After a false start in a preliminary heat, Chinese hurdler Liu Xiang headed towards the starting area like all the other participants. But instead of getting set in the blocks once again, Liu simply kept walking away, his Olympic medal hopes, and those of an entire nation, disappearing into the stadium tunnel. Liu had already been bothered by injuries leading up to the Games, and when he pulled up lame in that heat with what would turn out to be a busted Achilles tendon, he knew he was finished. It's hard to overstate the expectations saddling Liu, who won the 110-meter gold in Athens. "Officials told us if Liu could not win a gold medal in Beijing, all of his previous achievements would become meaningless," Sun Haiping, Liu's coach, told the press last year. That would explain the stunned, hushed reaction to his exit; 91,000 fans at the Bird's Nest, who came to cheer their hero, fell silent. At a post-race conference, Sun broke down in tears. He wasn't alone.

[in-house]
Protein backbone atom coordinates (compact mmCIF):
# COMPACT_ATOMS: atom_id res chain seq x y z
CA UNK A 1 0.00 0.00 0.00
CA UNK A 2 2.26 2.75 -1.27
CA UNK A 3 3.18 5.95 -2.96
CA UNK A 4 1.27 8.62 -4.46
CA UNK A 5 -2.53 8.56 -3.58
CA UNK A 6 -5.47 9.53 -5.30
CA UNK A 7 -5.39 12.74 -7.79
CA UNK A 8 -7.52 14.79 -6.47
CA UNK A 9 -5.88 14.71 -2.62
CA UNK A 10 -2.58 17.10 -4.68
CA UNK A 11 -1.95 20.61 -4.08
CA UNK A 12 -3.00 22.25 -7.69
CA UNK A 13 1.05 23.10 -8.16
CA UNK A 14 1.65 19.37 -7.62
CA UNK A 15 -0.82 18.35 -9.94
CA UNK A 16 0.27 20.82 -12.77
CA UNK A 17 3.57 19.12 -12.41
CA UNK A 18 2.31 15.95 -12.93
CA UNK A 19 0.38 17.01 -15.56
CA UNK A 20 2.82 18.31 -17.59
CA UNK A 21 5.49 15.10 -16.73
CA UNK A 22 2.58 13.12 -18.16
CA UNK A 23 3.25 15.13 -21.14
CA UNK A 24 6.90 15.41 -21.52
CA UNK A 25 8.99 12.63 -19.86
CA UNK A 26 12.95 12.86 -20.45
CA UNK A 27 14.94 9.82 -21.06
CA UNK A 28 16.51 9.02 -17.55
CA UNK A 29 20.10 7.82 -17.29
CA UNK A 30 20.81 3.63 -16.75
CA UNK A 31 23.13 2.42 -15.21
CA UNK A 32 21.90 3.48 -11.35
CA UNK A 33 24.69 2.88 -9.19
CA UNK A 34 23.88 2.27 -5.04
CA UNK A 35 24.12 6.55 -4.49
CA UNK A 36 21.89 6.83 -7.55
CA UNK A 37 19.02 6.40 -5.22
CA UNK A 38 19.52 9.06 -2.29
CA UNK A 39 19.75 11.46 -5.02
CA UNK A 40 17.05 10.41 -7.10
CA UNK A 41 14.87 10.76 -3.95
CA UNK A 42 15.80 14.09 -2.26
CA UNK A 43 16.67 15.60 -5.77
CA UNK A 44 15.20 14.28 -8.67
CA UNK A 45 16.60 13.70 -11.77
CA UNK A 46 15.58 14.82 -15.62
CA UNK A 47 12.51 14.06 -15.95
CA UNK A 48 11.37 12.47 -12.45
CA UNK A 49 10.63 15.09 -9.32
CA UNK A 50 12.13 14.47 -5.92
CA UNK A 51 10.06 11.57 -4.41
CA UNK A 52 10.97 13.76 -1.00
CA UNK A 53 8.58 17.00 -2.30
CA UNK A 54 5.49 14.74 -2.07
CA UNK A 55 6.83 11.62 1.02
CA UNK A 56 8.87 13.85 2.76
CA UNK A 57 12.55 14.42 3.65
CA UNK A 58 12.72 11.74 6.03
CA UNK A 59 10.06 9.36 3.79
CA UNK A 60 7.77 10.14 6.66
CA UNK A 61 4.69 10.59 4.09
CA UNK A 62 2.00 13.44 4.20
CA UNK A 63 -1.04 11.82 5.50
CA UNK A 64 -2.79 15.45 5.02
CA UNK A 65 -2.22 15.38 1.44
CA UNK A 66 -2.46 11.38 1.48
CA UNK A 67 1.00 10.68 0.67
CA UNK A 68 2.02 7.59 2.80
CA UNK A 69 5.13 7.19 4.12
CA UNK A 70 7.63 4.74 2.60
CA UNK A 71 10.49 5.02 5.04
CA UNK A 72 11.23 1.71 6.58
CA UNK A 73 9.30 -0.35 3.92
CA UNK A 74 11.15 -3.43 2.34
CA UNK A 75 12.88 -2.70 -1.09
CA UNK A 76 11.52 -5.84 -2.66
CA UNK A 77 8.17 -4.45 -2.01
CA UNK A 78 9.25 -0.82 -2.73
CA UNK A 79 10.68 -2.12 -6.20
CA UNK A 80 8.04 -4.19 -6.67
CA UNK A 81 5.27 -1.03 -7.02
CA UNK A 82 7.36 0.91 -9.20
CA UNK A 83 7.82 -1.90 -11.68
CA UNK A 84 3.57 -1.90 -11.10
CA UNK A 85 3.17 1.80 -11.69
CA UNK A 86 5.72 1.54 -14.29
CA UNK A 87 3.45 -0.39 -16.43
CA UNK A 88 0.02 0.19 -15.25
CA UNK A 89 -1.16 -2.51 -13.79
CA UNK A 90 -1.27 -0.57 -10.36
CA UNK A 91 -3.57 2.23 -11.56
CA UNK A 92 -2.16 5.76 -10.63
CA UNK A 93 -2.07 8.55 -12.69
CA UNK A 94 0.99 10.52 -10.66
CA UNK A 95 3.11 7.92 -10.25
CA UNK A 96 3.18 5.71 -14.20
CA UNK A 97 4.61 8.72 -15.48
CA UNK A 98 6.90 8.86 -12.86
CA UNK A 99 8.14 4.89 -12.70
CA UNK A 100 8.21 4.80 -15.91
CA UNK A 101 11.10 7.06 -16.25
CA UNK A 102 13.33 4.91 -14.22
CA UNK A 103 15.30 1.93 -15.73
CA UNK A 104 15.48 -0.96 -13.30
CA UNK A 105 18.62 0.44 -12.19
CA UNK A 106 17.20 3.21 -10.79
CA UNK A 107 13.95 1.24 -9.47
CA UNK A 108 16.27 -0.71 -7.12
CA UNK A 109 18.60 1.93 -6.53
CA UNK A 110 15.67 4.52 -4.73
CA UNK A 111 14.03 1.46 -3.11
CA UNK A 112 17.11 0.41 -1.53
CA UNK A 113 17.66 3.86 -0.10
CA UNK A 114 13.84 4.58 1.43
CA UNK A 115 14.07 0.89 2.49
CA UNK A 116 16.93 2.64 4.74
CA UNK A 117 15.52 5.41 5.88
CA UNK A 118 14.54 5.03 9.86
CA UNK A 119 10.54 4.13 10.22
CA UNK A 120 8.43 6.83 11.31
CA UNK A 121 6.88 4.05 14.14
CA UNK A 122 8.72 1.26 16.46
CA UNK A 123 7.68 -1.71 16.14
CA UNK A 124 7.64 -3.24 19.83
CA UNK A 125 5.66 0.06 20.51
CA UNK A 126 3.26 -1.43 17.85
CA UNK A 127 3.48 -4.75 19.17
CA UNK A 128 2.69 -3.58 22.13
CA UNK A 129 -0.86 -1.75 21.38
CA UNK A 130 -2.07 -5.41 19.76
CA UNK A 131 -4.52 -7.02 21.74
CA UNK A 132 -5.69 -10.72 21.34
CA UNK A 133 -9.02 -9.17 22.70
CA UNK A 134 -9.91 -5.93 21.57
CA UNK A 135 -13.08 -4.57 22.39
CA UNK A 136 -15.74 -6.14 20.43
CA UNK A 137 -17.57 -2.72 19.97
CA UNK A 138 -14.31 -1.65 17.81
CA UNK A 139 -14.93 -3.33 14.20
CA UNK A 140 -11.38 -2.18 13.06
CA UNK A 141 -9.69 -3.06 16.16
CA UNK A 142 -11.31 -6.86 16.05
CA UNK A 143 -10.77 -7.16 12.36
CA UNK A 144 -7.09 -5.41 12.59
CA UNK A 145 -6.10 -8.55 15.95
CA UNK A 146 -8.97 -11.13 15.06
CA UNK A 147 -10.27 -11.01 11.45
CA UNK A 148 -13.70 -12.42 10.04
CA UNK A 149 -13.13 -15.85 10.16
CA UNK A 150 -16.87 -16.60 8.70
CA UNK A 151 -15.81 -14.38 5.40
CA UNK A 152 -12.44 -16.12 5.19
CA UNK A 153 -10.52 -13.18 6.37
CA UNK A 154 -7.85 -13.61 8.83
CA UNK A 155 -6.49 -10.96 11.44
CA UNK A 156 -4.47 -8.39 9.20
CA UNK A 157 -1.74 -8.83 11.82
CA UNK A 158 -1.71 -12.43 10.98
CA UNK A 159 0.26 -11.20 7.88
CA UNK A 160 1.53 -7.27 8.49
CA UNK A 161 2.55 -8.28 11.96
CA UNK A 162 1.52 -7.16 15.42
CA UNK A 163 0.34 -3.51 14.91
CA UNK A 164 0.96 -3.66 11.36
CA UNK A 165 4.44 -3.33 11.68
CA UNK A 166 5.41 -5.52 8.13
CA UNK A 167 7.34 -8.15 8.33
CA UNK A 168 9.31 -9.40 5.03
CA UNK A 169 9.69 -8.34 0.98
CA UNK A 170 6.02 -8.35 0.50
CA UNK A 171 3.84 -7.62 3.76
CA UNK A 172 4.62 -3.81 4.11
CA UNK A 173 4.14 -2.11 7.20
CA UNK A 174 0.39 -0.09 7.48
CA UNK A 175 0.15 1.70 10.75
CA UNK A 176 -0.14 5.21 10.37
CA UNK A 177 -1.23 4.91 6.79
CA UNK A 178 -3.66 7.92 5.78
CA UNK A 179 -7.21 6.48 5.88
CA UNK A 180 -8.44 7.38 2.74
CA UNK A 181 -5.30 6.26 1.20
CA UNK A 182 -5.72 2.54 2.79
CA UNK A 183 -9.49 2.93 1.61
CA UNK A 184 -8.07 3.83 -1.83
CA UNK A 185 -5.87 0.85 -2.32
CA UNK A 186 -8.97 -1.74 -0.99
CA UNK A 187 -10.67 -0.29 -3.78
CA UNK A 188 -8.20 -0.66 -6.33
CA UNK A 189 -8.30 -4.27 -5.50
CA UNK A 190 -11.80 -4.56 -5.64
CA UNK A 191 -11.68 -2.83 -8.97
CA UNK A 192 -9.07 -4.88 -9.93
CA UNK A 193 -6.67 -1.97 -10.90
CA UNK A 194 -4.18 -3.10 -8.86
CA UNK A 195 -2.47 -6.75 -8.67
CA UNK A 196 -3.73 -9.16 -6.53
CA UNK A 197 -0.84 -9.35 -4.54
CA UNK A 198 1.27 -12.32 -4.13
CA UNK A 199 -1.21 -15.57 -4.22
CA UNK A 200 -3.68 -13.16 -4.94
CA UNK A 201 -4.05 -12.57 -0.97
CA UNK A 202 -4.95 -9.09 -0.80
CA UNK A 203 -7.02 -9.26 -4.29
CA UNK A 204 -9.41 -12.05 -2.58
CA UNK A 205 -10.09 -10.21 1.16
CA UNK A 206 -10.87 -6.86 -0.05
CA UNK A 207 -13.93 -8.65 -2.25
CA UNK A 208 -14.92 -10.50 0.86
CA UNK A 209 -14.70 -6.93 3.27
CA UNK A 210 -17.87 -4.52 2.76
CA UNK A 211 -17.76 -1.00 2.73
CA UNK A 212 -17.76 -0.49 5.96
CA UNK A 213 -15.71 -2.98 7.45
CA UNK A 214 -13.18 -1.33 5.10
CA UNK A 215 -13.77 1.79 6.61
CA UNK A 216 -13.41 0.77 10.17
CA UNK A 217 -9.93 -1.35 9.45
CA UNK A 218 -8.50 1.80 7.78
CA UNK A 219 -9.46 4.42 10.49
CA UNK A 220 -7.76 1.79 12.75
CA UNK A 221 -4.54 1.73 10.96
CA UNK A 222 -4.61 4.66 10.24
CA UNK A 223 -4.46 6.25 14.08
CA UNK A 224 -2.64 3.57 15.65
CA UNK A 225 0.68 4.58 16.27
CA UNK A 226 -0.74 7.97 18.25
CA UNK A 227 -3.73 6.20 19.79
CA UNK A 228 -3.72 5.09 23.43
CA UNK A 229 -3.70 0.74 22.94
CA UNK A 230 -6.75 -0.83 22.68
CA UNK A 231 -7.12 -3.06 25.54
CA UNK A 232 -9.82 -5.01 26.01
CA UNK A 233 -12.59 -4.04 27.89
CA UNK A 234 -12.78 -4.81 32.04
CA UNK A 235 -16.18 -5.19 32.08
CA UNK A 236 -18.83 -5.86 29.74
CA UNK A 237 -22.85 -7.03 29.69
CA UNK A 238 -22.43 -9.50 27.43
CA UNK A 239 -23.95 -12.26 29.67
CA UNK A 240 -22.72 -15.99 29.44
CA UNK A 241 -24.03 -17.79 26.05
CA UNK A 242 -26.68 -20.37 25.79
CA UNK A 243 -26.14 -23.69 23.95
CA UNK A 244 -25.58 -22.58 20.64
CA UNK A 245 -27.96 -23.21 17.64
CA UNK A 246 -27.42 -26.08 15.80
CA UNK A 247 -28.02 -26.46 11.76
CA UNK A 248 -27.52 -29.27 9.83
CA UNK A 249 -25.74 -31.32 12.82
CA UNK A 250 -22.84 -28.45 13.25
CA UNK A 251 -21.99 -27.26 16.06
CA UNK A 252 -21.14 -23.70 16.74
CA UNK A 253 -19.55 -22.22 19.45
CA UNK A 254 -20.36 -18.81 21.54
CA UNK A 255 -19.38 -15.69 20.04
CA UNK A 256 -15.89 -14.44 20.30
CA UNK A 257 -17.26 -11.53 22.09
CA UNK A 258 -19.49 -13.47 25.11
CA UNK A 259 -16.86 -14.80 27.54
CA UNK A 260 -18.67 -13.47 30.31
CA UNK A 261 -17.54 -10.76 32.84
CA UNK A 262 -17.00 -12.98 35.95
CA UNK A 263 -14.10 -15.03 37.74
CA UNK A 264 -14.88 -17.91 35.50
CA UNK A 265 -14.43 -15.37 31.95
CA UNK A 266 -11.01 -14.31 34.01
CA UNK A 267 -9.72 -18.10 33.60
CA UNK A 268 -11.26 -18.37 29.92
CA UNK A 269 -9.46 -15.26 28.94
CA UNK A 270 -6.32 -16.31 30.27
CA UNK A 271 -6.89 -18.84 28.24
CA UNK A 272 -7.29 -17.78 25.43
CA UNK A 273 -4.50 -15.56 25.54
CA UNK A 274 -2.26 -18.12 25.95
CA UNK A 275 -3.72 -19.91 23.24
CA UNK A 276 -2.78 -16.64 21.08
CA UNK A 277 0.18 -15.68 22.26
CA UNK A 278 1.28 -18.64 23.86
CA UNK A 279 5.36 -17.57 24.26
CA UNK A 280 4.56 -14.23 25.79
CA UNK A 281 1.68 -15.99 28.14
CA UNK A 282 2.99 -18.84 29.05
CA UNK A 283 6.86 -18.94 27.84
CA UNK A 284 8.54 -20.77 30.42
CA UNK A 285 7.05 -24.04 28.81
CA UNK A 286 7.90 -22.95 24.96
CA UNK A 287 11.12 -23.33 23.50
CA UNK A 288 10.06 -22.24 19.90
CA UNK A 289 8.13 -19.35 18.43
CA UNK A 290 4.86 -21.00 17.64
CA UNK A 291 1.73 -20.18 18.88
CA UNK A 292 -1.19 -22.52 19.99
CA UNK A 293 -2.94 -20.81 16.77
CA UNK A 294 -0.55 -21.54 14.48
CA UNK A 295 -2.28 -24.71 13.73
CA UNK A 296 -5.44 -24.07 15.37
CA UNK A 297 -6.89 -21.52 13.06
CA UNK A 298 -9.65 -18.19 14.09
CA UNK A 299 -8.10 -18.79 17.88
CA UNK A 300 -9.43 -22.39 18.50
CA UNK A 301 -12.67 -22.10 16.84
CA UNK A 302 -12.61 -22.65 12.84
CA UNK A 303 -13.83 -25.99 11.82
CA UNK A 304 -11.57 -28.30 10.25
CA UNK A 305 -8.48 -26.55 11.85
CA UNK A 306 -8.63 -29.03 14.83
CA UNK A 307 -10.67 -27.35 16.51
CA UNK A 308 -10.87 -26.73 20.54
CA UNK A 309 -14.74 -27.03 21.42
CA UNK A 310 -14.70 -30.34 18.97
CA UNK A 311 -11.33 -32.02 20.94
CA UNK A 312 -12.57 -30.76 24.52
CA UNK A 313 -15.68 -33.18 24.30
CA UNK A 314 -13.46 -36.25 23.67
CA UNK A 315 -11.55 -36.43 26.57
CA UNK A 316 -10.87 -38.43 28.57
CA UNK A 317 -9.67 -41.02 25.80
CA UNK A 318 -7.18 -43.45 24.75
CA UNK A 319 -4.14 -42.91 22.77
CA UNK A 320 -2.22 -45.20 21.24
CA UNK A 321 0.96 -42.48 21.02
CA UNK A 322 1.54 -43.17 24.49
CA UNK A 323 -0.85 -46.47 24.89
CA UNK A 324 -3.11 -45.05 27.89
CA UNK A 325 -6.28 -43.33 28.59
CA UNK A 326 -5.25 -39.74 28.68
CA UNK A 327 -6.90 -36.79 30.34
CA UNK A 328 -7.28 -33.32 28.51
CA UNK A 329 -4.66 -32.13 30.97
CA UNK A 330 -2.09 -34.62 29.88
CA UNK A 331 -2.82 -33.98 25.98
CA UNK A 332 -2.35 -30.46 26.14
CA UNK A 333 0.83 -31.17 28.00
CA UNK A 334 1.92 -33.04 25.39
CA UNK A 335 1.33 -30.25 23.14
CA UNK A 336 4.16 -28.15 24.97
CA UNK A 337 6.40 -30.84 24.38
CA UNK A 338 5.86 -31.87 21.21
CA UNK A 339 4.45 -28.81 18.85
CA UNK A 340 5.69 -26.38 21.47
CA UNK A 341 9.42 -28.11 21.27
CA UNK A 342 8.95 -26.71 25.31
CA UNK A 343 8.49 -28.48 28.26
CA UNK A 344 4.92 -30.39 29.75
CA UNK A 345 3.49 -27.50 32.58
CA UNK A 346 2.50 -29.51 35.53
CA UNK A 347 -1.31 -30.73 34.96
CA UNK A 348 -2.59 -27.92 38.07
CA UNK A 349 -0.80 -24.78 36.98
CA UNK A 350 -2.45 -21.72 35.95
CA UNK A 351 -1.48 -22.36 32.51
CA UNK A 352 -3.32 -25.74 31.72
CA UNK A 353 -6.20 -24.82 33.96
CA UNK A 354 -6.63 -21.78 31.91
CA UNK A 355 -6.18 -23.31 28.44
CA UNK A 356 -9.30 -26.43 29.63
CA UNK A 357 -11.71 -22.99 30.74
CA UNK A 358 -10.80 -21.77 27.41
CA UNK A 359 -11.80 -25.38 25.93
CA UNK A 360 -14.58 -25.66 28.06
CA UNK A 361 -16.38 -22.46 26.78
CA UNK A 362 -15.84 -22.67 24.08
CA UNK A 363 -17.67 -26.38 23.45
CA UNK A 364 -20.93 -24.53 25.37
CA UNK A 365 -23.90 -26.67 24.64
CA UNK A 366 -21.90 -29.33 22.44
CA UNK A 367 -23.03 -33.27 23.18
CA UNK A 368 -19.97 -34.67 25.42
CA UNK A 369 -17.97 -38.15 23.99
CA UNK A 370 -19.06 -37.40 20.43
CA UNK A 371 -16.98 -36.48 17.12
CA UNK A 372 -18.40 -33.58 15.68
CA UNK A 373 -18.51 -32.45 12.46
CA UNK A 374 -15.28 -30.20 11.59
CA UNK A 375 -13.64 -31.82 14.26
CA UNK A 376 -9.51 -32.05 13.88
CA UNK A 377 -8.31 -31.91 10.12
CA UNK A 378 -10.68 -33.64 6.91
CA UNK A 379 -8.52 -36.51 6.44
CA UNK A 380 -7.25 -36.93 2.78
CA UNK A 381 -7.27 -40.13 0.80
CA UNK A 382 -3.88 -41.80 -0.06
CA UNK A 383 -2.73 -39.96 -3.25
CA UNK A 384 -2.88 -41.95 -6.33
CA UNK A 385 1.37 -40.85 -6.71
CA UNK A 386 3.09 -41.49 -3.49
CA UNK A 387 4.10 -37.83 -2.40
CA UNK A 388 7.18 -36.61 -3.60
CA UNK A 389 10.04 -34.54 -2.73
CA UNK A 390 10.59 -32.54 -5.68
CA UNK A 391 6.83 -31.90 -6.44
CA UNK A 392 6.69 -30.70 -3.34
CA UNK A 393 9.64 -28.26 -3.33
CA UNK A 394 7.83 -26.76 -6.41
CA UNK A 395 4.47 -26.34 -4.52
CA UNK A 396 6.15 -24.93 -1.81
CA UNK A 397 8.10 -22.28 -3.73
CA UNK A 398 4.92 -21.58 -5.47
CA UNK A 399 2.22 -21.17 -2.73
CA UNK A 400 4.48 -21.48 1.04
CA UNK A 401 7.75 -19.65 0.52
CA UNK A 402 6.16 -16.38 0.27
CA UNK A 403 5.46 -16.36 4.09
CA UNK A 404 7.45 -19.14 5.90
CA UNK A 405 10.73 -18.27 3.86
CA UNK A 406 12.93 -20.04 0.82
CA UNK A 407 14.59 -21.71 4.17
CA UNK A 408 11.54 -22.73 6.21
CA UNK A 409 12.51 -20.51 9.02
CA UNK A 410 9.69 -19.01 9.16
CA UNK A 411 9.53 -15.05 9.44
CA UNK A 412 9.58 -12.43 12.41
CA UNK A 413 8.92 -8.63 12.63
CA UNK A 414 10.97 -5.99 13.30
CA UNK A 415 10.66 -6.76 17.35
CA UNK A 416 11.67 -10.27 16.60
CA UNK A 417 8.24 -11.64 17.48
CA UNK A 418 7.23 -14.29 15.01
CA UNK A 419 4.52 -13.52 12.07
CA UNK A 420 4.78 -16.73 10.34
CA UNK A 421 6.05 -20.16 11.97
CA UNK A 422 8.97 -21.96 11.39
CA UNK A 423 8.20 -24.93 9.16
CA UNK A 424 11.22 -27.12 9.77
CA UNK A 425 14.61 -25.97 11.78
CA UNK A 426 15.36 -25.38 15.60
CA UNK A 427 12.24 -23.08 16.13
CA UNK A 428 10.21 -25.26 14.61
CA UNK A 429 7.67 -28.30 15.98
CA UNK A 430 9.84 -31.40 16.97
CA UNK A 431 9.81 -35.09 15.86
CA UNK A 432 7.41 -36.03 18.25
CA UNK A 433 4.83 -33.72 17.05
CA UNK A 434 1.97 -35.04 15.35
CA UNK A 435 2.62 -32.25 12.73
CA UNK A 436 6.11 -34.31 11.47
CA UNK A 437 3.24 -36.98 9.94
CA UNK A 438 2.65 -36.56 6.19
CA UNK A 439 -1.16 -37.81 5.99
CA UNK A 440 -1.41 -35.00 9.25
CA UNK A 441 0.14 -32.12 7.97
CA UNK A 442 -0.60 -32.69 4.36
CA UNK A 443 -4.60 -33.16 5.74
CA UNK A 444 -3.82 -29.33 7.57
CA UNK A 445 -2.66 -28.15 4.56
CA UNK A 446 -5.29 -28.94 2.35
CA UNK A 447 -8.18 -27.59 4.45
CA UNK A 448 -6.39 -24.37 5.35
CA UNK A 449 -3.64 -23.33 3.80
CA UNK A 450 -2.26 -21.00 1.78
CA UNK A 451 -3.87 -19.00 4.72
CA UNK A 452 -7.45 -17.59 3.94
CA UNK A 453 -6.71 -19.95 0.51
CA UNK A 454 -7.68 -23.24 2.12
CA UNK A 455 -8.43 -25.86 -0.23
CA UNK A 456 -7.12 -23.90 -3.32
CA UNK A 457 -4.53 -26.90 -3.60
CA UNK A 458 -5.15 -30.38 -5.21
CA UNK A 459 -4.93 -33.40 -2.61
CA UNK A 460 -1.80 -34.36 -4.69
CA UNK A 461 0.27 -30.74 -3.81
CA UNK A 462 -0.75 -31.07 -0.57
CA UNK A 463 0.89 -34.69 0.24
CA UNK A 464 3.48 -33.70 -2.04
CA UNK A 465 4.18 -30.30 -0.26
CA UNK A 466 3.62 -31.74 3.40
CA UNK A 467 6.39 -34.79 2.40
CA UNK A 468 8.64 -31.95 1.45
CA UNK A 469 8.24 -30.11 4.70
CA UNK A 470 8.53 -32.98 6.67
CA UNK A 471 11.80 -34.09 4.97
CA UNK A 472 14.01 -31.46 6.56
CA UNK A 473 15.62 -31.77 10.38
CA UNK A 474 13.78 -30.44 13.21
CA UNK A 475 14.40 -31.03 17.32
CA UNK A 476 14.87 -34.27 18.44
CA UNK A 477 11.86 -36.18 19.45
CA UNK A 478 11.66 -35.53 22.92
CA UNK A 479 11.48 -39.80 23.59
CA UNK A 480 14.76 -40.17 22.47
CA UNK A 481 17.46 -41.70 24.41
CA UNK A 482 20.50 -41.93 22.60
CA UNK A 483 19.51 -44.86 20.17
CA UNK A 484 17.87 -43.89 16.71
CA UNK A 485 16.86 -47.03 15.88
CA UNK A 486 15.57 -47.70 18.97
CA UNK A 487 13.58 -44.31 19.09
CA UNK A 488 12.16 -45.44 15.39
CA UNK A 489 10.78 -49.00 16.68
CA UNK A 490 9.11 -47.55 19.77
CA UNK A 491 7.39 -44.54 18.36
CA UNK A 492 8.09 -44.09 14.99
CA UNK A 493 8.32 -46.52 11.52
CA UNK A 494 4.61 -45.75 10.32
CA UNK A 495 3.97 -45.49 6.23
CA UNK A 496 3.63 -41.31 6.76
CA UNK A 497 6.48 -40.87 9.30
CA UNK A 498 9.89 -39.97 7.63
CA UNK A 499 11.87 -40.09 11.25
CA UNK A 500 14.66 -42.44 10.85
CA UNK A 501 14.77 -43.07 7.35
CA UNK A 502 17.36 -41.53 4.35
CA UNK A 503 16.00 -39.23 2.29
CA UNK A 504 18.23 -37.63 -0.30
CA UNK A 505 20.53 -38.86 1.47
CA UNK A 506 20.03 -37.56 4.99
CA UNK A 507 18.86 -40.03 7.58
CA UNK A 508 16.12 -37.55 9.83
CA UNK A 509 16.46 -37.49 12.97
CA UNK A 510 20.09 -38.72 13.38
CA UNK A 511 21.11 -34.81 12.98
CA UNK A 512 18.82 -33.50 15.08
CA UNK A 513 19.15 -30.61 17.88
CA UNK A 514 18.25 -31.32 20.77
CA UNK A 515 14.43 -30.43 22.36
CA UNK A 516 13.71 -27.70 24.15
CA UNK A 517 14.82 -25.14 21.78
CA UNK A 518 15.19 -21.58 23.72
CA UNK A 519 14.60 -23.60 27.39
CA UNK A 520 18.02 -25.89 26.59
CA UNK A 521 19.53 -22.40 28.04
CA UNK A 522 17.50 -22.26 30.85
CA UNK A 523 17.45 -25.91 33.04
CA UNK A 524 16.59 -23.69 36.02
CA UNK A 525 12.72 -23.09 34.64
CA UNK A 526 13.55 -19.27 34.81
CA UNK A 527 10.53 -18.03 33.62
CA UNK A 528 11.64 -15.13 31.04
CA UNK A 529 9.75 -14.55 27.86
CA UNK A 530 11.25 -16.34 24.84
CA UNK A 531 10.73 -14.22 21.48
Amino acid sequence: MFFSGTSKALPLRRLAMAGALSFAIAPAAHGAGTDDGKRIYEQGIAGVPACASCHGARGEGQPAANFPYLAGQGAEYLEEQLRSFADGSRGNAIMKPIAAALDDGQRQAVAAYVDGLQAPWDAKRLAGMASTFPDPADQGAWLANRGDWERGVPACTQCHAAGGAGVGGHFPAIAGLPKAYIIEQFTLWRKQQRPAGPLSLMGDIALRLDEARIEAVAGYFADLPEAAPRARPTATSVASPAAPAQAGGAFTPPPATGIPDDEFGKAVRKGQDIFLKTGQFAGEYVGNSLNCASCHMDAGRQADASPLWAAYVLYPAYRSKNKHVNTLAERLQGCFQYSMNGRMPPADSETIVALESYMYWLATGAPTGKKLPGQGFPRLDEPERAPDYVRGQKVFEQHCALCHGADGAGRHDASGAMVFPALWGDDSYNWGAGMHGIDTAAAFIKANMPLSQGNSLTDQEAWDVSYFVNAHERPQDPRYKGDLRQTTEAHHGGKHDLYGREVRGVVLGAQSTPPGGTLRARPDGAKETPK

7. Reaching New Heights
Yelena Isinbayeva had the Bird's Nest all to herself. The night's track and field events had ended except for the women's pole vault, a sport that rarely gets top-billing. But here was Isinbayeva, with some 80,000 fans focused on the Russian as she had one more chance to break her own world record. The bar stood 5.05 meters high ?just a shade taller than the world record height of 5.04 meters she had cleared the month before. She sprinted down the runway, set her pole, and with the cameras flashing, Isinbayeva a thrilling new world record. Ecstatic, she did a flip to further rile up the crowd. "I felt like a famous singer," Isinbayeva said. "The whole stage was only for me. It was so cool."